The waste management group Biffa was in focus yesterday, after speculation late in the day that it had become a takeover target. France's Veolia Environnement is reportedly pre-paring an assault on the group, which demerged from Severn Trent in Oct-ober, sending the shares up 3.74 per cent to 256.75p.
The market widely expected Biffa to come under scrutiny from the big players in Europe, but any potential offers were derailed by the market turmoil. The share price could be seen as particularly attractive to rivals, after falling from 347p in February to a low of 221.5p last month. Time will tell if the rumour is worth recycling or is plain old manure.
Other vague speculation swirling round the trading floors yesterday included supposed interest in Rest-aurant Group, owner of the Garfunkel's chain, which closed up 6.25p at 311.5p. Another investor said he had heard talk of a potential takeover bid in the housebuilder McAlpine, which closed up 5.5p at 485p.
The real estate investment trusts suffered on the top tier, with Hammerson the worst performer in early morning trading after releasing first-half results. One trader said: "The numbers actually read pretty well. It went up first thing before falling, probably on a bout of profit-taking." Another to suffer early on was Segro, which has fallen more than £2 since May. The talk is that the stock may fall out of the FTSE 100 in the quarterly reshuffle this month. It fell 11.5p before rallying to close 2p higher at 550p.
The market was cautious, and spent the session zig-zagging between positive and negative territory. It leapt towards the end of the day after taking the lead from Wall Street, and closed up 61.6 points at 6,367.8. It was led up by Shell, which ended as the top performer after agreeing a deal to sell liquefied natural gas to PetroChina. It closed up 56p at 1,985p.
The top performers in the second division were driven by positive interim results. Soco International was the pick of the bunch, rising 7.3 per cent to 2,165p after it indicated it had hit the largest discovery in its history. The oil and gas exploration company expects great things from its well in Vietnam, and announced it had increased first-half profits from $15.1m to $17m. Tullow Oil was close behind, despite a fall in profits, over an exploration programme that had investors salivating.
Hays slumped in early morning trading, after a placing of 17 million shares at 154.5p. Dresdner Kleinwort sold the stake in the UK's largest recruitment company for £26.3m, sending the stock down 2.5 per cent to 156.5p. Another to hit the skids was Brit Insurance, which warned the second half of the year would not match the first. Pre-tax profits were up slightly after a solid underwriting performance, but it was not enough to prevent a 2.82 per cent slide to 344p.
Traders are watching Songbird Estates with interest. First came talk last Friday that the vehicle, which runs Canary Wharf, was set to be overhauled to unlock hidden value. News has since emerged that former Wharf chairman Paul Reichmann had taken a 4.2 per cent stake in the company. The Canadian property developer "might want a hand in how the company shapes up following the restructuring", one trader suggested. Songbird closed up 4.75p at 267p.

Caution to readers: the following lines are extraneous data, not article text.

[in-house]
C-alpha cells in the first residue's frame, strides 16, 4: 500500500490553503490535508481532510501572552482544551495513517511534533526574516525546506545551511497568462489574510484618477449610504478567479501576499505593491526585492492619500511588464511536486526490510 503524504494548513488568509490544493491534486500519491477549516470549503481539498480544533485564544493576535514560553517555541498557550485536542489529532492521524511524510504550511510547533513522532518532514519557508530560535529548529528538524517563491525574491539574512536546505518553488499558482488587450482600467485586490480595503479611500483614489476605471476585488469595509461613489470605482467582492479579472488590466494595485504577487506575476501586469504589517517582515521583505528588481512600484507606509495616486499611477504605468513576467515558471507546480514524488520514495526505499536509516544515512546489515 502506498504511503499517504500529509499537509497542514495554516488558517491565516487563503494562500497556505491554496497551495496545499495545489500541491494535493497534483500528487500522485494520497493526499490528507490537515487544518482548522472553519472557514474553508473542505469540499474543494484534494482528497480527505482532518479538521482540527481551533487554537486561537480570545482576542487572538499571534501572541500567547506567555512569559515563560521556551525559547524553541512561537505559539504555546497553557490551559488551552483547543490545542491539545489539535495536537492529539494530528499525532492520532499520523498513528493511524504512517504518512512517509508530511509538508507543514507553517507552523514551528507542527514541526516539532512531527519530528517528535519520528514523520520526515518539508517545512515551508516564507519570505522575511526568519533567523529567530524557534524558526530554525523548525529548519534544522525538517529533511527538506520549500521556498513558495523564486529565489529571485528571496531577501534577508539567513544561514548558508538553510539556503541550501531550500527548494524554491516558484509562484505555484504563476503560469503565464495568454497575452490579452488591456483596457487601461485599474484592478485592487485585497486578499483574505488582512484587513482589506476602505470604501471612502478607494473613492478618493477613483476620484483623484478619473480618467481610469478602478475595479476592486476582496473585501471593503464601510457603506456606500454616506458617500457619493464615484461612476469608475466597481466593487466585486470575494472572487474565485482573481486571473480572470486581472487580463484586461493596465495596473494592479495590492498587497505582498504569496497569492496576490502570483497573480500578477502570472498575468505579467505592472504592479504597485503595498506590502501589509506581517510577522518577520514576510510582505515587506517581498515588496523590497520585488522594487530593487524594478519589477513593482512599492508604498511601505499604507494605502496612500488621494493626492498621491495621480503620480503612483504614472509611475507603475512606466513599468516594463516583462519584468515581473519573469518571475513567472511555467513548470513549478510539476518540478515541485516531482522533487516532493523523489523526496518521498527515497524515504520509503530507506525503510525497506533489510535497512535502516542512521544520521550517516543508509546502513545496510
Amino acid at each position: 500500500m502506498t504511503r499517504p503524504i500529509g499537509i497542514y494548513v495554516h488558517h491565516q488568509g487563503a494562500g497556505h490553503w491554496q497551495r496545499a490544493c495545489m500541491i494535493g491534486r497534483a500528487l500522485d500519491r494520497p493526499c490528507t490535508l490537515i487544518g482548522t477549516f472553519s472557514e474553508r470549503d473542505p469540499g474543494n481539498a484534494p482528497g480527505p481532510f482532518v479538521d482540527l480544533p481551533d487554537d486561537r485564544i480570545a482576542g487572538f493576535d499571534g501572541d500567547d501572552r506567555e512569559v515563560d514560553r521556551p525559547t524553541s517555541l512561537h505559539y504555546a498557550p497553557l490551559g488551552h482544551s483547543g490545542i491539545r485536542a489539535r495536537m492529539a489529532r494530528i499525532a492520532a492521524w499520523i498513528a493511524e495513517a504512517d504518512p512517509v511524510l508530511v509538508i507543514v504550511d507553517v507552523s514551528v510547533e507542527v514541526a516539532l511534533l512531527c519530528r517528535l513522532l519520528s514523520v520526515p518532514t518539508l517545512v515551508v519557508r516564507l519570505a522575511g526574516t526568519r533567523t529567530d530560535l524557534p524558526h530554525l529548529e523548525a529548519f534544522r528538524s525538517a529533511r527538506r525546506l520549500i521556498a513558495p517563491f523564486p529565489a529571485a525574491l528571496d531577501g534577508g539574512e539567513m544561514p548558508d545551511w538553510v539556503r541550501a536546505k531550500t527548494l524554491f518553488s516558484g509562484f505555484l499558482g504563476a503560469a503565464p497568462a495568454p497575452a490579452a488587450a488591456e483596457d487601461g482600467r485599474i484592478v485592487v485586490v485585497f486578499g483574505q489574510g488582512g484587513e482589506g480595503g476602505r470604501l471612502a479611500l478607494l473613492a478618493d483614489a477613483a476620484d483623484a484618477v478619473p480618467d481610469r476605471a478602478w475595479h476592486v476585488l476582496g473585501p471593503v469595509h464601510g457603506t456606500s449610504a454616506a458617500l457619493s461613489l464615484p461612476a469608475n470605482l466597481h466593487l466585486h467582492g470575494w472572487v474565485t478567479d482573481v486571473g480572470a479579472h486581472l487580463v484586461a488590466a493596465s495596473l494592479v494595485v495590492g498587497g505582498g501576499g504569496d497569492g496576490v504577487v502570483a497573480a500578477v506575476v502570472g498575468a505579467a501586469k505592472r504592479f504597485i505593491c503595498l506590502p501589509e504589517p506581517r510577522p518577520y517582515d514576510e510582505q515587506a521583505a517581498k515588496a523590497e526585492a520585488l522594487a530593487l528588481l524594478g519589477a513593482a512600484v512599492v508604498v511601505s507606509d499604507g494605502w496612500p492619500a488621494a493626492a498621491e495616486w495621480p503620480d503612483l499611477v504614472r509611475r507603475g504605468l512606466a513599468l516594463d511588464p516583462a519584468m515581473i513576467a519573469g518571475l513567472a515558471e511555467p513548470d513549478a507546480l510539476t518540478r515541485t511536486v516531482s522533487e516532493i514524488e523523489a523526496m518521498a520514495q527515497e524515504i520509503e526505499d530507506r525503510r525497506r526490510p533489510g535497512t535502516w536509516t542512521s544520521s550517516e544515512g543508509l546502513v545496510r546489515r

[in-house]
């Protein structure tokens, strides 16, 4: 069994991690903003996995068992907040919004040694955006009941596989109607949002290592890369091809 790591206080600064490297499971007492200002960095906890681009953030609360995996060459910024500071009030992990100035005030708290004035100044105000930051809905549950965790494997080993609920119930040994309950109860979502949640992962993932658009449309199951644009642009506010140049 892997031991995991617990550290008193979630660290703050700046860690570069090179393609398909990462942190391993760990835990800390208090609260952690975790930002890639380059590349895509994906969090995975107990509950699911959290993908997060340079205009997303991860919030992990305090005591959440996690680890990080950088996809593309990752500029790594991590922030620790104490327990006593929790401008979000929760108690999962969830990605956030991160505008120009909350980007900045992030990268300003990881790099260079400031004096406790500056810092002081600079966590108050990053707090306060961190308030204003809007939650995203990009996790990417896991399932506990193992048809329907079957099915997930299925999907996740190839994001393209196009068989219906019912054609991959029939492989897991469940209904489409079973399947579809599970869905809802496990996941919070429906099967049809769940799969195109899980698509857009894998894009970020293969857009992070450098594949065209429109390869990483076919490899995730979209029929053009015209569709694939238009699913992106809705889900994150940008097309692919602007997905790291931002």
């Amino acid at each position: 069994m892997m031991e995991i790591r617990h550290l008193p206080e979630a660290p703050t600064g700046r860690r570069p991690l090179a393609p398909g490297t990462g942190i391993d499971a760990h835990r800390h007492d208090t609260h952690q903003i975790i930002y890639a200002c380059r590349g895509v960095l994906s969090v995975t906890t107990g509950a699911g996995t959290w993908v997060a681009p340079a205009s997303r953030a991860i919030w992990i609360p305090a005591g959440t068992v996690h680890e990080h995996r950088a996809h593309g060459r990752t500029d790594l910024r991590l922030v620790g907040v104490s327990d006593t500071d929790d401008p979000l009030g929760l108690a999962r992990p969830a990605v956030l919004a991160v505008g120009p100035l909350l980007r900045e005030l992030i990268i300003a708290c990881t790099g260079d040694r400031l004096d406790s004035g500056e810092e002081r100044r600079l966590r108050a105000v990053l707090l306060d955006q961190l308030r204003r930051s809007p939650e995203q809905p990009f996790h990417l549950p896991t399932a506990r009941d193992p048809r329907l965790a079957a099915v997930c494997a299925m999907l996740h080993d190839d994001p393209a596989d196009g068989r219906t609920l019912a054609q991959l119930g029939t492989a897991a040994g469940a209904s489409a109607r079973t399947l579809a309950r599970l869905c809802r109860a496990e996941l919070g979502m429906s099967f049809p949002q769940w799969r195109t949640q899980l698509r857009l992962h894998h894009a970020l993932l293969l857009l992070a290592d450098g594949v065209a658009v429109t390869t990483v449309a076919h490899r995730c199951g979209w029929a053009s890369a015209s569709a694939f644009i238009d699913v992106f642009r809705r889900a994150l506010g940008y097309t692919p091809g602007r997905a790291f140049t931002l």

Top of the growth risers in the morning was Cozart, the medical diagnostics group. The company's shares rocketed by more than a fifth to close at 51.5p after it revealed it was in "advanced discussions with a third party" over a full takeover.
Merger talks helped boost the computer game company SCI Entertainment Group. The group has had a poor year and issued a profits warning in July after a slower-than-expected take up of the Playstation 3. It closed up 13.1 per cent at 384p. Servicepower Technologies soared after winning its largest ever contract. The win, worth £2.2m, from a US insurance company, sent the shares up 11.29 per cent to 17.25p.
The UK sub-prime mortgage lender Elephant Loans & Mortgages had some welcome news after a steady decline in its share price this year. The stock rallied 9.1 per cent to 1.5p after it announced a three-year partnership deal, which will generate "a significant number of loans and re-mortgage completions", its chief executive Gary Miller-Cheevers said. The company did not name its new partner.
At the other end, Media Square was off 20 per cent after admitting its earnings for the year to next February "are likely to be materially below market expectations". The marketing communications group closed down at 6.87p after a trading update blamed revenue shortfalls and restructuring costs. Also on its way down was Hitchens Group, which almost quad-rupled in value on its first four days on AIM last month. It has been downhill since then and the stock shed a further 22 per cent.Reuse content